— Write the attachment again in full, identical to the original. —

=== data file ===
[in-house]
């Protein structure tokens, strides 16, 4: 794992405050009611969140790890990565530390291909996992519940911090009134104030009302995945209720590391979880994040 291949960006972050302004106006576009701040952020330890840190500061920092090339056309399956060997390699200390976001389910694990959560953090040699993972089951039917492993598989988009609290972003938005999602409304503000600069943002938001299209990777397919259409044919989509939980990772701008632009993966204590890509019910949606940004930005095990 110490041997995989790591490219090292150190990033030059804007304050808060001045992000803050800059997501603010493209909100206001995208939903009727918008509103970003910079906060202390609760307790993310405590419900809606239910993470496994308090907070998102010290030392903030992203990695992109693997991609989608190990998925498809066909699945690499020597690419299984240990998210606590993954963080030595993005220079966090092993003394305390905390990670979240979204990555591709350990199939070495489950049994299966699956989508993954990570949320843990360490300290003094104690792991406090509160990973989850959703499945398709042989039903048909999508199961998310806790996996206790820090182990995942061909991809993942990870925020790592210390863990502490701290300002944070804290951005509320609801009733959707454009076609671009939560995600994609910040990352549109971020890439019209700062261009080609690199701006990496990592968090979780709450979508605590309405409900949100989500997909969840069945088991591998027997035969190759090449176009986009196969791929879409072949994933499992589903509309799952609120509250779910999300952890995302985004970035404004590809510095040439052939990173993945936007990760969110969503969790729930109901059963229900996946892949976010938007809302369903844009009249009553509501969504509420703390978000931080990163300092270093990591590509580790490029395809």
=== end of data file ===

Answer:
[in-house]
């Protein structure tokens, strides 16, 4: 794992405050009611969140790890990565530390291909996992519940911090009134104030009302995945209720590391979880994040 291949960006972050302004106006576009701040952020330890840190500061920092090339056309399956060997390699200390976001389910694990959560953090040699993972089951039917492993598989988009609290972003938005999602409304503000600069943002938001299209990777397919259409044919989509939980990772701008632009993966204590890509019910949606940004930005095990 110490041997995989790591490219090292150190990033030059804007304050808060001045992000803050800059997501603010493209909100206001995208939903009727918008509103970003910079906060202390609760307790993310405590419900809606239910993470496994308090907070998102010290030392903030992203990695992109693997991609989608190990998925498809066909699945690499020597690419299984240990998210606590993954963080030595993005220079966090092993003394305390905390990670979240979204990555591709350990199939070495489950049994299966699956989508993954990570949320843990360490300290003094104690792991406090509160990973989850959703499945398709042989039903048909999508199961998310806790996996206790820090182990995942061909991809993942990870925020790592210390863990502490701290300002944070804290951005509320609801009733959707454009076609671009939560995600994609910040990352549109971020890439019209700062261009080609690199701006990496990592968090979780709450979508605590309405409900949100989500997909969840069945088991591998027997035969190759090449176009986009196969791929879409072949994933499992589903509309799952609120509250779910999300952890995302985004970035404004590809510095040439052939990173993945936007990760969110969503969790729930109901059963229900996946892949976010938007809302369903844009009249009553509501969504509420703390978000931080990163300092270093990591590509580790490029395809």